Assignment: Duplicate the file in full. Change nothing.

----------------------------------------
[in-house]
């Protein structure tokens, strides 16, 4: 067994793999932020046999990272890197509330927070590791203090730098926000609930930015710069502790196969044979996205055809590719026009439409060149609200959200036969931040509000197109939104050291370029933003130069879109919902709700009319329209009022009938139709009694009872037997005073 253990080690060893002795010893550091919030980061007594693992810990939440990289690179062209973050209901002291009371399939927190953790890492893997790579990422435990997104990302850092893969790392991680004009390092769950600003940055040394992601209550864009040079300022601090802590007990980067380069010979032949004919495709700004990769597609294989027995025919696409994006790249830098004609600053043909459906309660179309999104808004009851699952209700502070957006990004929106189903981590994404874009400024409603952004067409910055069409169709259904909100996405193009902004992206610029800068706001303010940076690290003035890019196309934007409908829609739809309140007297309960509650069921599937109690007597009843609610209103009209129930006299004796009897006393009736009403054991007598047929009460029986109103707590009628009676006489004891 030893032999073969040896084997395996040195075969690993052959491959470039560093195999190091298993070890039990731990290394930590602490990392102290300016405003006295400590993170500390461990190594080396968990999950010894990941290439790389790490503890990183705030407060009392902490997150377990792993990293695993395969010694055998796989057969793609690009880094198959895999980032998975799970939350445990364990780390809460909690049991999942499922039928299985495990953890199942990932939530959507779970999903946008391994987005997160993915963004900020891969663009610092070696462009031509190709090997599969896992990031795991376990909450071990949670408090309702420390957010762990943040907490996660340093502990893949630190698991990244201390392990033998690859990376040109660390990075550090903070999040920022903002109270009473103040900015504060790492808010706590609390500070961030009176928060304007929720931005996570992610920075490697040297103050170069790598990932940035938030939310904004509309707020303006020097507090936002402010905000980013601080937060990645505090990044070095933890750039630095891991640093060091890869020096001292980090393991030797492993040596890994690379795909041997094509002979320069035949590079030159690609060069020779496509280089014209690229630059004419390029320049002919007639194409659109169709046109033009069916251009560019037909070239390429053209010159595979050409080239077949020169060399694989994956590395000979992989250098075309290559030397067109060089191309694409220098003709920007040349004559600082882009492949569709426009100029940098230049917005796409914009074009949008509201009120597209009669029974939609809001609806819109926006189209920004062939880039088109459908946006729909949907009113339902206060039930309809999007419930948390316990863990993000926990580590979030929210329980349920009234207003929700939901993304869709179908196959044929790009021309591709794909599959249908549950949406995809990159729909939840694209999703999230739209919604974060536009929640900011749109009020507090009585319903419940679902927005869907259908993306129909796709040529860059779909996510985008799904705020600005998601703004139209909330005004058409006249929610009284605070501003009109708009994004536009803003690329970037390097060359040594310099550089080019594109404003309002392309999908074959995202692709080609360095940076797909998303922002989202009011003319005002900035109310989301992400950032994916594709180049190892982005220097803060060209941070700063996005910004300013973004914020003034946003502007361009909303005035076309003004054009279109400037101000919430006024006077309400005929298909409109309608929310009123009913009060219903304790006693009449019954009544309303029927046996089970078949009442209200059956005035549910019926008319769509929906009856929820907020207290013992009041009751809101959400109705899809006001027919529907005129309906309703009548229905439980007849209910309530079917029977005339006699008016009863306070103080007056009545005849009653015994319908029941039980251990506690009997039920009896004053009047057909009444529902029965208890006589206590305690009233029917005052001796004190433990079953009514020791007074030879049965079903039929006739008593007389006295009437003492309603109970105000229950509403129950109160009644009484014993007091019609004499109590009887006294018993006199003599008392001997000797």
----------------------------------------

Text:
[in-house]
């Protein structure tokens, strides 16, 4: 067994793999932020046999990272890197509330927070590791203090730098926000609930930015710069502790196969044979996205055809590719026009439409060149609200959200036969931040509000197109939104050291370029933003130069879109919902709700009319329209009022009938139709009694009872037997005073 253990080690060893002795010893550091919030980061007594693992810990939440990289690179062209973050209901002291009371399939927190953790890492893997790579990422435990997104990302850092893969790392991680004009390092769950600003940055040394992601209550864009040079300022601090802590007990980067380069010979032949004919495709700004990769597609294989027995025919696409994006790249830098004609600053043909459906309660179309999104808004009851699952209700502070957006990004929106189903981590994404874009400024409603952004067409910055069409169709259904909100996405193009902004992206610029800068706001303010940076690290003035890019196309934007409908829609739809309140007297309960509650069921599937109690007597009843609610209103009209129930006299004796009897006393009736009403054991007598047929009460029986109103707590009628009676006489004891 030893032999073969040896084997395996040195075969690993052959491959470039560093195999190091298993070890039990731990290394930590602490990392102290300016405003006295400590993170500390461990190594080396968990999950010894990941290439790389790490503890990183705030407060009392902490997150377990792993990293695993395969010694055998796989057969793609690009880094198959895999980032998975799970939350445990364990780390809460909690049991999942499922039928299985495990953890199942990932939530959507779970999903946008391994987005997160993915963004900020891969663009610092070696462009031509190709090997599969896992990031795991376990909450071990949670408090309702420390957010762990943040907490996660340093502990893949630190698991990244201390392990033998690859990376040109660390990075550090903070999040920022903002109270009473103040900015504060790492808010706590609390500070961030009176928060304007929720931005996570992610920075490697040297103050170069790598990932940035938030939310904004509309707020303006020097507090936002402010905000980013601080937060990645505090990044070095933890750039630095891991640093060091890869020096001292980090393991030797492993040596890994690379795909041997094509002979320069035949590079030159690609060069020779496509280089014209690229630059004419390029320049002919007639194409659109169709046109033009069916251009560019037909070239390429053209010159595979050409080239077949020169060399694989994956590395000979992989250098075309290559030397067109060089191309694409220098003709920007040349004559600082882009492949569709426009100029940098230049917005796409914009074009949008509201009120597209009669029974939609809001609806819109926006189209920004062939880039088109459908946006729909949907009113339902206060039930309809999007419930948390316990863990993000926990580590979030929210329980349920009234207003929700939901993304869709179908196959044929790009021309591709794909599959249908549950949406995809990159729909939840694209999703999230739209919604974060536009929640900011749109009020507090009585319903419940679902927005869907259908993306129909796709040529860059779909996510985008799904705020600005998601703004139209909330005004058409006249929610009284605070501003009109708009994004536009803003690329970037390097060359040594310099550089080019594109404003309002392309999908074959995202692709080609360095940076797909998303922002989202009011003319005002900035109310989301992400950032994916594709180049190892982005220097803060060209941070700063996005910004300013973004914020003034946003502007361009909303005035076309003004054009279109400037101000919430006024006077309400005929298909409109309608929310009123009913009060219903304790006693009449019954009544309303029927046996089970078949009442209200059956005035549910019926008319769509929906009856929820907020207290013992009041009751809101959400109705899809006001027919529907005129309906309703009548229905439980007849209910309530079917029977005339006699008016009863306070103080007056009545005849009653015994319908029941039980251990506690009997039920009896004053009047057909009444529902029965208890006589206590305690009233029917005052001796004190433990079953009514020791007074030879049965079903039929006739008593007389006295009437003492309603109970105000229950509403129950109160009644009484014993007091019609004499109590009887006294018993006199003599008392001997000797």